A similar approach could be taken to copyright.

    There is no ongoing cost to maintaining IP.

     

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  27.  
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    Jason, Feb 1st, 2012 @ 2:03am

    The reason for patents

    I believe you all forgot the reasons the patents are made for. They are made to protect the creator from illegal copies made after his invention is presented in the world. In other words - from stealing the fruits of his work. First patents are used exclusively by a few representative companies and inventions are not hindered from us. The ability to copy the whole method and invention is limited to a time span of 20 years. The reason is simple - money. You want it badly - you can buy it, but cannot make it.

    On the other hand - this method is relic. We need somtehing new, because it clearly holds back the whole progress.

     

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  28.  
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    Anonymous Coward, Feb 1st, 2012 @ 2:31am

    Re:

    Want to see one story that is recent?

    Microsoft just bitch slapped Barnes & Nobles in court.

     

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  29.  
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    Richard (profile), Feb 1st, 2012 @ 4:03am

    Re: Re:

    IP is needed to a certain degree to encourage research and development

    No one I have challenged has ever come up with a single good piece of evidence to support this argument - whilst the instances of evidence against it are legion.

     

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  30.  
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    Richard (profile), Feb 1st, 2012 @ 4:10am

    Re:

    British East India Company,

    Led by Clive of India - who inspired the Clerihew

    "The thing I like about Clive
    is the fact he's no longer alive
    There's something to be said
    for being dead"

     

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  31.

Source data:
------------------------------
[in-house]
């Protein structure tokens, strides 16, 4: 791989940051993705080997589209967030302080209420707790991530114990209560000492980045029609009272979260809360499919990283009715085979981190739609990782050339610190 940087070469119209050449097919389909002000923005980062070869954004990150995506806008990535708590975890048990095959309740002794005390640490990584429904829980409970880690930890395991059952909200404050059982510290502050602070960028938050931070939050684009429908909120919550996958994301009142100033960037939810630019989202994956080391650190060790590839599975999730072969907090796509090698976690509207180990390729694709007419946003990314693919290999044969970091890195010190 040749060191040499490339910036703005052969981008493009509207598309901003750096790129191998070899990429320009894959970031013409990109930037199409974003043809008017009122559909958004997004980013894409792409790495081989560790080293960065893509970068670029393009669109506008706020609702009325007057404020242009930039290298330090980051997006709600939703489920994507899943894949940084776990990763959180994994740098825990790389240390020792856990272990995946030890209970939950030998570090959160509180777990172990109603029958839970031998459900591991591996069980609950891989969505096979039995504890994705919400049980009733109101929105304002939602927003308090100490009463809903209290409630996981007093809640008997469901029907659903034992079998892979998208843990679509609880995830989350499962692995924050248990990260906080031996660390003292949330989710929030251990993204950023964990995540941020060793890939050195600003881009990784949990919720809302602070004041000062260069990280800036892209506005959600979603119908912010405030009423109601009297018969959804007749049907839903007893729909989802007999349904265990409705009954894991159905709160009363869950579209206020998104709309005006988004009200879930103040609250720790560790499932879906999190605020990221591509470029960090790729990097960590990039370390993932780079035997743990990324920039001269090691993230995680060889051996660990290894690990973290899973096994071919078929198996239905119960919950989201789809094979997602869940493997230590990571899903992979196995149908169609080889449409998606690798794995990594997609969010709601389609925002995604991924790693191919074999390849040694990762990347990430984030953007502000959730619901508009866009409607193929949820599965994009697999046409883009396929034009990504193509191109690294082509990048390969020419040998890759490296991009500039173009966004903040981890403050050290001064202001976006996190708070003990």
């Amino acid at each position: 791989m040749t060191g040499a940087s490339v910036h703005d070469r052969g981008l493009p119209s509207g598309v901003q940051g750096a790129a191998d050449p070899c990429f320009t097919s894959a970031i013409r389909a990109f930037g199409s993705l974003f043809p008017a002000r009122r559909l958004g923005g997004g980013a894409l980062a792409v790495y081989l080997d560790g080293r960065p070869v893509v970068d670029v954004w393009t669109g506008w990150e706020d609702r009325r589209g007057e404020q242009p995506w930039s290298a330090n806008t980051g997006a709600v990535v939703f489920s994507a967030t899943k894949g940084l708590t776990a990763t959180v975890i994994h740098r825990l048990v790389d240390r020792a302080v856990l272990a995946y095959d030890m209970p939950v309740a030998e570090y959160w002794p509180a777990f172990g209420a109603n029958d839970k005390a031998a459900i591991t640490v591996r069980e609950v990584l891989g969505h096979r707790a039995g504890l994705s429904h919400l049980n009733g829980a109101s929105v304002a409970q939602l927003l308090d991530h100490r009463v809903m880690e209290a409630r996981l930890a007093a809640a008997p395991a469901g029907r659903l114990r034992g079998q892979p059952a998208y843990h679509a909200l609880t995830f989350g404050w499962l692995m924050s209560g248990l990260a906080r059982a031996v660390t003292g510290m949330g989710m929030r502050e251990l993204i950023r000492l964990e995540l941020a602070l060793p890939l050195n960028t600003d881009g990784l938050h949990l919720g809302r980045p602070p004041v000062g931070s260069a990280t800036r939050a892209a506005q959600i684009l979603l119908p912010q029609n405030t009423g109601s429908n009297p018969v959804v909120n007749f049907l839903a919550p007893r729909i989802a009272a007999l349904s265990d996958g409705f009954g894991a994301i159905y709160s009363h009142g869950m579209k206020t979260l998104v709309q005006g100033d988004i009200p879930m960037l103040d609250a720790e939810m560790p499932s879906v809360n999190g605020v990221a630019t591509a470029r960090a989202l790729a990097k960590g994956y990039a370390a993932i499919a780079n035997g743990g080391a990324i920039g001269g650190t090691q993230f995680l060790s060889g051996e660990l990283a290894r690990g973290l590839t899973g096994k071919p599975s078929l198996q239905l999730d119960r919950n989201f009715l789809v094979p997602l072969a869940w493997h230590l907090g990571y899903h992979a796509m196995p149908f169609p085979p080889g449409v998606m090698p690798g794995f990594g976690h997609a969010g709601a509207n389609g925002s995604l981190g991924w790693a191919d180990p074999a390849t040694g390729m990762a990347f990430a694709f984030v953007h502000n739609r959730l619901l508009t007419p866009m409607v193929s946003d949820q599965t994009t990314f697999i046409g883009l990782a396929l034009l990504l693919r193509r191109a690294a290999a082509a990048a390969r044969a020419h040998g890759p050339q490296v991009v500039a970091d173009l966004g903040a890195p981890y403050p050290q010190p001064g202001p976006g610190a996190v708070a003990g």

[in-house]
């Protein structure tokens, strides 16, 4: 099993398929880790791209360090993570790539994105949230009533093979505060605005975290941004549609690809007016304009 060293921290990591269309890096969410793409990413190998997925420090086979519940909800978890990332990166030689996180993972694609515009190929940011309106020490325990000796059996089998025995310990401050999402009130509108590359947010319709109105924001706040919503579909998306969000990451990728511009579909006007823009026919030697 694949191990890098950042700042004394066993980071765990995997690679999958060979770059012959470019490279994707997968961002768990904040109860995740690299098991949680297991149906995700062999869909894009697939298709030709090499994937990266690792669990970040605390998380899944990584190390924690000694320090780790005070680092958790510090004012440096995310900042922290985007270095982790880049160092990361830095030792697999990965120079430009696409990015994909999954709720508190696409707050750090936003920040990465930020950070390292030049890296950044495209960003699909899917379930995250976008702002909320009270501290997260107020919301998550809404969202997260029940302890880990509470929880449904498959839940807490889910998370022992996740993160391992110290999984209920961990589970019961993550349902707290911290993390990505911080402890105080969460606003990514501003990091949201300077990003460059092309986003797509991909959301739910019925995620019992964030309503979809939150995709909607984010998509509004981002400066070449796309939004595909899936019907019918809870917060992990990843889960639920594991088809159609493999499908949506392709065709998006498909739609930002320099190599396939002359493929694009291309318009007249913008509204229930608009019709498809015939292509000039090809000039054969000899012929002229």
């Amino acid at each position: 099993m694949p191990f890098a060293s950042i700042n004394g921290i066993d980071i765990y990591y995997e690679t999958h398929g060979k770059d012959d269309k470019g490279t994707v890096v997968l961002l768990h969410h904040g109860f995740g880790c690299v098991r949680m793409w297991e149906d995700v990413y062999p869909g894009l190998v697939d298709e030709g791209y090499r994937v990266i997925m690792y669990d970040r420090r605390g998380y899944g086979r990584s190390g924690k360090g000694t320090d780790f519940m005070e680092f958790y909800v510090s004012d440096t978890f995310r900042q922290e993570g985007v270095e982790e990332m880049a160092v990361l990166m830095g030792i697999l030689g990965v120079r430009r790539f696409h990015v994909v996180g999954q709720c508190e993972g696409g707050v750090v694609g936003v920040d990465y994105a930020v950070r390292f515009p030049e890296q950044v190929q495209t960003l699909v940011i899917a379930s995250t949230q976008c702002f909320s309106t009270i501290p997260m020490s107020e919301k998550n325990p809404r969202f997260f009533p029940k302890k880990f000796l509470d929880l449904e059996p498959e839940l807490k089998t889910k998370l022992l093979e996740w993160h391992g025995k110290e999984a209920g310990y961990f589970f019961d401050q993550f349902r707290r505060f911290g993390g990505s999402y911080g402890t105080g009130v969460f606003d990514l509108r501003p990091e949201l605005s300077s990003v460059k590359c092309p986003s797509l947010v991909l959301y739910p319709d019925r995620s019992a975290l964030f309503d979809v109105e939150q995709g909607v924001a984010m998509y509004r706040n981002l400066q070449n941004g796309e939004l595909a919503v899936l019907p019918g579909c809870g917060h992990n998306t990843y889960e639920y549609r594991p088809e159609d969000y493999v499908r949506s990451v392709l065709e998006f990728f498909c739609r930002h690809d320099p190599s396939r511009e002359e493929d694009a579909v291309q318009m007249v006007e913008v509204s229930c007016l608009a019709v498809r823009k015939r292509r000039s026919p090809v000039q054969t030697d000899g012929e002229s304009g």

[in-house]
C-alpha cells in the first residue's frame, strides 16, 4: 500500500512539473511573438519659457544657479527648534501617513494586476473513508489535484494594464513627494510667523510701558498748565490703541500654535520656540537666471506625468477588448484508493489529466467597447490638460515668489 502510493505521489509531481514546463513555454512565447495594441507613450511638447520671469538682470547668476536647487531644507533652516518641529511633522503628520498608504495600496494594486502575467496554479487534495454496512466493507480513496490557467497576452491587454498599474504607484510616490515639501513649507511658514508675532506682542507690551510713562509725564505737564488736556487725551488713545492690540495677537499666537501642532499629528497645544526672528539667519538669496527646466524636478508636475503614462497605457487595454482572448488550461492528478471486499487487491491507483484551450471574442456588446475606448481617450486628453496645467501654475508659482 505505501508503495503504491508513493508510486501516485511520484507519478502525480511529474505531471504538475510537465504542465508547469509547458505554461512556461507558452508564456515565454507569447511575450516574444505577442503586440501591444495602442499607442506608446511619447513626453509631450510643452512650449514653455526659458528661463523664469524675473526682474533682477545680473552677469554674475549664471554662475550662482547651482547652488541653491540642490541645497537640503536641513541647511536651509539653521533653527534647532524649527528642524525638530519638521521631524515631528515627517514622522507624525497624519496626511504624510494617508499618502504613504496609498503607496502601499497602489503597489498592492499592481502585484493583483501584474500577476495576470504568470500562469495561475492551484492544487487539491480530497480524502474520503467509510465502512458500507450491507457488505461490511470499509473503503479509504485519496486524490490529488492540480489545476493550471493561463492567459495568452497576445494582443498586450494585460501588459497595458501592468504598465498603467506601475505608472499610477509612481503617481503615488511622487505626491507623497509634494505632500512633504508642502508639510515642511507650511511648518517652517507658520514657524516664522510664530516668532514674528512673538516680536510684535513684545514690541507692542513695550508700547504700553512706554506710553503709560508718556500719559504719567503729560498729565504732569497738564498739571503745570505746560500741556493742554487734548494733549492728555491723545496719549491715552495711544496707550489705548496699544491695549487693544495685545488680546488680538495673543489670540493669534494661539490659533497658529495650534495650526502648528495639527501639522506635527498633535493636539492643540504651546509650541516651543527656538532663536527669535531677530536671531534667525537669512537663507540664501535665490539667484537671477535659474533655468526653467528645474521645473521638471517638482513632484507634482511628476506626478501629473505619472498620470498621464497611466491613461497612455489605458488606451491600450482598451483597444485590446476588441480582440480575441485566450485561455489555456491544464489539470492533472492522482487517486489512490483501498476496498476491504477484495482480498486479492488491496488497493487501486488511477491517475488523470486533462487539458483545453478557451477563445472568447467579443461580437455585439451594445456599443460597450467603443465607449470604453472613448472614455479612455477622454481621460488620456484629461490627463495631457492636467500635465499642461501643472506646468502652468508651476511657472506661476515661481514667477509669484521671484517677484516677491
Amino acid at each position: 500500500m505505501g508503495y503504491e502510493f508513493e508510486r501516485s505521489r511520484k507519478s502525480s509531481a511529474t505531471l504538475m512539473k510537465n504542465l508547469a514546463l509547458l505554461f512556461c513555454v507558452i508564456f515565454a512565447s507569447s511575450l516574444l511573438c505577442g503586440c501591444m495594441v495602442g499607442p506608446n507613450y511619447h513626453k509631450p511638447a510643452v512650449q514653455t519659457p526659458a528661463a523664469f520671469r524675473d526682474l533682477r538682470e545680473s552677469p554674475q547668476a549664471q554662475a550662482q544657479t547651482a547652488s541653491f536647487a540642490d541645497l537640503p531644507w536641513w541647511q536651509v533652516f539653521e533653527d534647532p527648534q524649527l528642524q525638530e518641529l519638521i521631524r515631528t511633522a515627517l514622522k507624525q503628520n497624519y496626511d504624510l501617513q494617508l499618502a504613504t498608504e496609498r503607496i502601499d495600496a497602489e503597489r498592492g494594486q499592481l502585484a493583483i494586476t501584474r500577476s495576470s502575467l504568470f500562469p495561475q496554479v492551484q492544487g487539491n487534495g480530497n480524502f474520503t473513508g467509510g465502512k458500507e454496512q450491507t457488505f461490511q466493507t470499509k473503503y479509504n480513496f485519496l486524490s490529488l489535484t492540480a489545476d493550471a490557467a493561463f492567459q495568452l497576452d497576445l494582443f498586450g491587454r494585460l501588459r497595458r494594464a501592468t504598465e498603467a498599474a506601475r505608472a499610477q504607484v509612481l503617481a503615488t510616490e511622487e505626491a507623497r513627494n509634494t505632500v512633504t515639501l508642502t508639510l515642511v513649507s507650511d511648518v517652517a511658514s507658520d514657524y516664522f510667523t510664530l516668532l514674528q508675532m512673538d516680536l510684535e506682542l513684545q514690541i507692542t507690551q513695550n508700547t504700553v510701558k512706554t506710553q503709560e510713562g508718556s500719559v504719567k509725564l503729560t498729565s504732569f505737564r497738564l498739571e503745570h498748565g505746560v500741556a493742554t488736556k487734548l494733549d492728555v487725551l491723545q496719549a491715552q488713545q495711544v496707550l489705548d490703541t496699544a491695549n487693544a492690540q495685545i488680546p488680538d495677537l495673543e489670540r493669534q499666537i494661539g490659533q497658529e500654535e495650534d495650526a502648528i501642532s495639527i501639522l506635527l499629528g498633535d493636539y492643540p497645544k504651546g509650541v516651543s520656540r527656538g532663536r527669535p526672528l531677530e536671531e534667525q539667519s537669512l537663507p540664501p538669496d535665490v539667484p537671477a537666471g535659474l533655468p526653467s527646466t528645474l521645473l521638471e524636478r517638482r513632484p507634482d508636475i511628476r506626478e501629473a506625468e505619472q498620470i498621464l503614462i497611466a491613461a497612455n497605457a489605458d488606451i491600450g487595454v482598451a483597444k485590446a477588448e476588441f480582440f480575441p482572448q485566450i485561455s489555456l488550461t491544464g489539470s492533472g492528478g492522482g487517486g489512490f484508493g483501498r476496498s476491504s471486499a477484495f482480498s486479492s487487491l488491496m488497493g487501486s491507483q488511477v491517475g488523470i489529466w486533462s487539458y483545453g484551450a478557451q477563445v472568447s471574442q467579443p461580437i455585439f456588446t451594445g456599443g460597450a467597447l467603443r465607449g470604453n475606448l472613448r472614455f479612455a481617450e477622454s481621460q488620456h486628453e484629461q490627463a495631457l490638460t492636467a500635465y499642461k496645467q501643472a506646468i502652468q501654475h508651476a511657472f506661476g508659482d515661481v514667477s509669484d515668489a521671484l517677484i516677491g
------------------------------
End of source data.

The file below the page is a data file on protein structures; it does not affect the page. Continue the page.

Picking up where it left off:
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    Richard (profile), Feb 1st, 2012 @ 4:13am

    Re:

    their view of history has been debunked repeatedly,

    No it hasn't!

    Yours however has.

    (see - I can argue as well as you!)

     

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  32.  
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    Anonymous Coward, Feb 1st, 2012 @ 4:13am

    Re: Re:

    See, in order to claim the "the benefits that patents have brought, such as the development of a couple of different general concepts for 3D printing" you first have to provide evidence that your claim is in any way true.

    Good luck.

     

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  33.  
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    Richard (profile), Feb 1st, 2012 @ 4:17am

    Re: Re: Re:

    Most of our big leaps in technology come from people not patenting things.

    Too right!
    For another example look at Frank Whittle anf the jet engine.
    He secured development funding a couple of months after he let his patent expire. That rather kicks out the argument that patents are necessary to bring in investment.

     

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  34.  
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    Richard (profile), Feb 1st, 2012 @ 4:48am

    Re: The reason for patents

    I believe you all forgot the reasons the patents are made for. They are made to protect the creator from illegal copies made after his invention is presented in the world.

    The copies are only illegal because of the patent system - hence this argument relies on pulling itself up by its own bootstraps.